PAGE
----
Stumped on Retrofit


#16

Update:

Rachio 3 installed temporarily.

24V wires between COM and M

Rachio turns on the compressor with no issues, but no zones have water.

What I assume to the release valve (red spigot on previous photo) does not release water when I open it up, so assuming this is a water flow problem.

Can I hook up a sprinkler hose from somewhere I know I get water directly to the pump system to see if that will work?


#17

@DLane

All zones no water.

Can you clarify when you mean by the manual screw and where it’s located?

Some of your commentary / lexicon is going over my head.

I also have a spigot in the system which I presume will tell me if I’m getting water in the system?

That spigot released no water whether pump is on or not.

PS it appears the brown wire is common as it’s bonded to multiple wires in the irrigation control box.

My novice assumption is that there might be a pipe problem between the water on the west side of the shed and the other side as the hose on the west side works fine, while the spigot on the east side after the compressor releases nothing when everything is on.


#18

@DLane was referring to the individual solenoids (like these) on top of the valves in the ground. If you refer to the closeup of the valve box you’ve posted earlier, you’ll notice that one of the solenoids has instructions to turn it counter clockwise 1/4 of a turn in order to turn that individual valve on, turning it counter clockwise until it stops will turn it off. For testing I would pick the right most solenoid, the one that sticks out from the dirt and give it a turn. No power / control signal is necessary as it is a manual override. Be sure not to turn the solenoid more than 1/2 a turn as it would introduce a leak within the valve box and make everything… messy.

Lets see if there is a water in those valves. Look for any other valves, similar to the one controlling the spigot on the west side of the ahead. My guess is that you no longer need to run the pump, as it was used for the well, especially of the spigot right after the motor fails to dispense water even while the pump is running.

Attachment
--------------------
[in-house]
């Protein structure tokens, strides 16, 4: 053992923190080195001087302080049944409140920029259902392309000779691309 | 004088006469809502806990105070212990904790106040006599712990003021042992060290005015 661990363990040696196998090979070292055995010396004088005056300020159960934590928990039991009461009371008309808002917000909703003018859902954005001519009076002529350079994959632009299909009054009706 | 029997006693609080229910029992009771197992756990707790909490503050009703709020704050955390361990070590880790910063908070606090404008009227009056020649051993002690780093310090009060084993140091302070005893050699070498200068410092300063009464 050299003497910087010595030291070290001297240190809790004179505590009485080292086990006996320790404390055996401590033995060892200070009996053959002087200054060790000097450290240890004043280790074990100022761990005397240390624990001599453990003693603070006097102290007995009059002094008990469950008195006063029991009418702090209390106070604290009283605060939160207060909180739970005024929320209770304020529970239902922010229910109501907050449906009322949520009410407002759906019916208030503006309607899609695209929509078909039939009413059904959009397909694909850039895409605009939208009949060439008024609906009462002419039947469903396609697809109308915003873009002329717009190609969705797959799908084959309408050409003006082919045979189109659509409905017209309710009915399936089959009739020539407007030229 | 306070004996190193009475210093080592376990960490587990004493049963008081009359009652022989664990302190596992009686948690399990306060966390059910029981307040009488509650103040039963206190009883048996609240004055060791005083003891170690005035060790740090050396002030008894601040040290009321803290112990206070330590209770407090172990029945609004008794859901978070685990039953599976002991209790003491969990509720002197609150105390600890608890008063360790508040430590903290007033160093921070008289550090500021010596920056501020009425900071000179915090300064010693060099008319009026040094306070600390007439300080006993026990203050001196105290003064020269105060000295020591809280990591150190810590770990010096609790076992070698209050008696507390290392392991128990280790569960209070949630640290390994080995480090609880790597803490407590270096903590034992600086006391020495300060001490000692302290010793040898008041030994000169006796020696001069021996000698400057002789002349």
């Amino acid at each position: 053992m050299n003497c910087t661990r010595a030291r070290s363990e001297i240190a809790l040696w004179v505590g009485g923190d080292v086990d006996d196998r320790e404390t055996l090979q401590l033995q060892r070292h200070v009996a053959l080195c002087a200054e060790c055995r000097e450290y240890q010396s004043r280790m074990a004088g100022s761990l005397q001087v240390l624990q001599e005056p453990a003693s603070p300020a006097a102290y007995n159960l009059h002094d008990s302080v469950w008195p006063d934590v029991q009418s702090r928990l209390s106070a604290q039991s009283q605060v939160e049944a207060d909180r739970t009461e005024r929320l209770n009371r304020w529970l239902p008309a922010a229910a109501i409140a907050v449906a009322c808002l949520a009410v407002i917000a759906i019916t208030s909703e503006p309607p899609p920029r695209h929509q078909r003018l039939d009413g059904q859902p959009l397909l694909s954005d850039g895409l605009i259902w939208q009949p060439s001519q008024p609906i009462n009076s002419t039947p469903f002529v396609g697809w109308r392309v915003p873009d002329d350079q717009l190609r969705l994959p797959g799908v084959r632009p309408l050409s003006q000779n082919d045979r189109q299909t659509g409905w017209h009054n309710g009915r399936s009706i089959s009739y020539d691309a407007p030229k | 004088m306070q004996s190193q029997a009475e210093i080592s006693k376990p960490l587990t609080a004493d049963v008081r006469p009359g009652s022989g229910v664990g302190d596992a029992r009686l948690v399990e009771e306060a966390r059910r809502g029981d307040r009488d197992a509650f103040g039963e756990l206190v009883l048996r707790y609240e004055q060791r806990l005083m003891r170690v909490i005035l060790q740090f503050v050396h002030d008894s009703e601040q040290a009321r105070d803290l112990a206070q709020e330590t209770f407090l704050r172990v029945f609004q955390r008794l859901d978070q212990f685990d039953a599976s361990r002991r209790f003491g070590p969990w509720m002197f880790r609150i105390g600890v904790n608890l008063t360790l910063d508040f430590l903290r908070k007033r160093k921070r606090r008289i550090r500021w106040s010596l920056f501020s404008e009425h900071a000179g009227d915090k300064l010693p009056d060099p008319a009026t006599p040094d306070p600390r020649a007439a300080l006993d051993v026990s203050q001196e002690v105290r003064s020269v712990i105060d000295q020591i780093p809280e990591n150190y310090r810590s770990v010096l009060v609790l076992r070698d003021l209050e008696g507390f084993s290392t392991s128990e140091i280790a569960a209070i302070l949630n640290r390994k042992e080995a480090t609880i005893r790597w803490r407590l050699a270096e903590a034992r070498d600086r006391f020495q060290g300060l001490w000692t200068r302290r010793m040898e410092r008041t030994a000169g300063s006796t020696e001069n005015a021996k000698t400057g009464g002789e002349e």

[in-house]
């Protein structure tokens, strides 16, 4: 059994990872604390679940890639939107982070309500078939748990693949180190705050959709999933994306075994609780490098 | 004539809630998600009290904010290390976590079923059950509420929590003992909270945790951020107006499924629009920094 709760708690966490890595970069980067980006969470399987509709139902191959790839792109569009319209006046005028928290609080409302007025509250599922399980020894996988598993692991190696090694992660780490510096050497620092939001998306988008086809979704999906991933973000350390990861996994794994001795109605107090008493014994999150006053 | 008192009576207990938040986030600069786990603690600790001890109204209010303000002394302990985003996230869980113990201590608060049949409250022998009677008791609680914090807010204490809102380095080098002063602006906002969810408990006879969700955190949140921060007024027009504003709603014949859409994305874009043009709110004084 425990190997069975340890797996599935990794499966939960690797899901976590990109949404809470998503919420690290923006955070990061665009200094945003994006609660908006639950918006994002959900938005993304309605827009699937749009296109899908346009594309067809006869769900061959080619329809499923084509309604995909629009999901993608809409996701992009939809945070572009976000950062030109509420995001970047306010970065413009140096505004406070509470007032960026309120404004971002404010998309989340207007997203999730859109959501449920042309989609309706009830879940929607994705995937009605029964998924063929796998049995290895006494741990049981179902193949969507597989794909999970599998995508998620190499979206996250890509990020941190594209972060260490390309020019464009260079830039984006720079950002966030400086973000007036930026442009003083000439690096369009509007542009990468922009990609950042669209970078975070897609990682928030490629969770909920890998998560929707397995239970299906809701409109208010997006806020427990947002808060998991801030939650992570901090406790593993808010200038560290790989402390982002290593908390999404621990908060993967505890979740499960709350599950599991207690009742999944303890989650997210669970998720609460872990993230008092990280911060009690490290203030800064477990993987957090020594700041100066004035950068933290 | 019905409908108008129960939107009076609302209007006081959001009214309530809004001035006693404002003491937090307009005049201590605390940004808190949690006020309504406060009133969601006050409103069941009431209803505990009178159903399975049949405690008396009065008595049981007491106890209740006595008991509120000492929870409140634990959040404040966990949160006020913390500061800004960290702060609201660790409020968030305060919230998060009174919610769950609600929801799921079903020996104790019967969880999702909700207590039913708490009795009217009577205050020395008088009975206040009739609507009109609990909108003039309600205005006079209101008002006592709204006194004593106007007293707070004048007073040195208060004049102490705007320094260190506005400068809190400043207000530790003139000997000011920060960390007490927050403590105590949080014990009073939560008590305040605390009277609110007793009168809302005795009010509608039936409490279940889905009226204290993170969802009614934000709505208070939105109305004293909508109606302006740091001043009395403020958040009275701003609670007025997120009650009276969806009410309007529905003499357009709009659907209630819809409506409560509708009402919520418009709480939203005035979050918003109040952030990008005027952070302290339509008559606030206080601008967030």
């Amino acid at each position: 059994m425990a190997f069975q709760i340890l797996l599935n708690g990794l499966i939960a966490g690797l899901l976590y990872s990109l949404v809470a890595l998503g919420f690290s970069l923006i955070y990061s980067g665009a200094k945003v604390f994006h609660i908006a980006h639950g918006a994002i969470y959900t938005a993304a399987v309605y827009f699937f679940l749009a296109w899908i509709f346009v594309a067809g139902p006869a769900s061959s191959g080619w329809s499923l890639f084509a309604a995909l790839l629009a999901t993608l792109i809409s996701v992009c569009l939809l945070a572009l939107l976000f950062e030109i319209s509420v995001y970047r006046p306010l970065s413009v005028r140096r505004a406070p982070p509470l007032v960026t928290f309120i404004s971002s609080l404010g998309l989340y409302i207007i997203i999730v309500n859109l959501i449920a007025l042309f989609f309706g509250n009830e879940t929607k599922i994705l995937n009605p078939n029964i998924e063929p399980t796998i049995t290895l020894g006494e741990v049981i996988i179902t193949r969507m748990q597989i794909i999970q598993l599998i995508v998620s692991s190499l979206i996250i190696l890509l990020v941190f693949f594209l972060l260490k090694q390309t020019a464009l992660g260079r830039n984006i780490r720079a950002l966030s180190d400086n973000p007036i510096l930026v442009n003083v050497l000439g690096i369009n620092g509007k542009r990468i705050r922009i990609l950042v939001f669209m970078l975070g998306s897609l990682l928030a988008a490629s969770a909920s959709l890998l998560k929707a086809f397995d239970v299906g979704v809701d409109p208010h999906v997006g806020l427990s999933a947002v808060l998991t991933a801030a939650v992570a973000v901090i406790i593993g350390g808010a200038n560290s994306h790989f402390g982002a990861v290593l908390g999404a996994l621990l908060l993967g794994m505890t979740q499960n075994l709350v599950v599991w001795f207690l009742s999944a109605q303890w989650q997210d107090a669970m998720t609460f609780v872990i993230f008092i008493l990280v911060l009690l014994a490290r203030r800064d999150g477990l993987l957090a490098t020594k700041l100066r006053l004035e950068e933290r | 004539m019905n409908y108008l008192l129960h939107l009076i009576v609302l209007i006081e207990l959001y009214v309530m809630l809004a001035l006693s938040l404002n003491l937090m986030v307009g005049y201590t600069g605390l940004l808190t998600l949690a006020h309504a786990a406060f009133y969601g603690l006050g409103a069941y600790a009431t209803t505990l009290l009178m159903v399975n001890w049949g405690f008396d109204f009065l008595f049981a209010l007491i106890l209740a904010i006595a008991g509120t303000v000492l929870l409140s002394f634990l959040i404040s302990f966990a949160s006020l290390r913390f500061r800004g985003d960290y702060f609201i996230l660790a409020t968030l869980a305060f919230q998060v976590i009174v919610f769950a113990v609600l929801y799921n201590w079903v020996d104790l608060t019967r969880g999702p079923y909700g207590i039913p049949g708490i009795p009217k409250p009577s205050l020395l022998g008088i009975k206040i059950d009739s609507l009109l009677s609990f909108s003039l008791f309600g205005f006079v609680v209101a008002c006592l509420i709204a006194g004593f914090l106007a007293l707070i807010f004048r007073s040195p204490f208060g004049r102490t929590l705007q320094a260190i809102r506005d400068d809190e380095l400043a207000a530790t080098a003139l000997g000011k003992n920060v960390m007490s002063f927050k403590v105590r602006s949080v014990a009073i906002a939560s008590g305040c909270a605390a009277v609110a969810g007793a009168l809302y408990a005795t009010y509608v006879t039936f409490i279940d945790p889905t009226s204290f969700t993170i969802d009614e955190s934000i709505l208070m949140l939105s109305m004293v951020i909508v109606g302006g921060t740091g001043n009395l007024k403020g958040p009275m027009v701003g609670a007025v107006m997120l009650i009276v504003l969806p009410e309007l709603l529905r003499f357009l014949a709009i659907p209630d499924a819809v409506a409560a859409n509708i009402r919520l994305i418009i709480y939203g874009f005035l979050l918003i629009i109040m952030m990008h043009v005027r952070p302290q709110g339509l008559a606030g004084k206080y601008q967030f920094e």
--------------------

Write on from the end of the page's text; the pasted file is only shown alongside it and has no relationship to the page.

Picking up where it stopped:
#19

@Holemaker - what @Gene said. And forget about the pump start relay, pump, and spigot - they have been abandoned in place. There could be a valve or cutoff before the sprinkler system. Let’s make sure there is water pressure in the sprinkler system.


#20

I understand this as turning the Rachio off?

I’ll try first thing tomorrow.

Thanks again. Have been up to my eyeballs in all kinds of this sort of thing with other aspects of the home. I have DIY in my blood… can’t help screwing around with just about everything, so I’m overjoyed to have some help on the sprinkler side of things where it’s all Greek to me. You guys have really been exceptionally helpful.

Also, don’t understand why the irrigation control box doesn’t have some kind of protection in place to keep all the dirt and junk out. Thinking about going at it with a shop vac but is there some better more permanent solution to this I’m overlooking?


#21

Leaving the controller on during the manual override will not effect anything, simply leave it in the idle state (no need to run any zones or your pump). That said, if you wish to turn it off during this process (just in case), feel free to do so.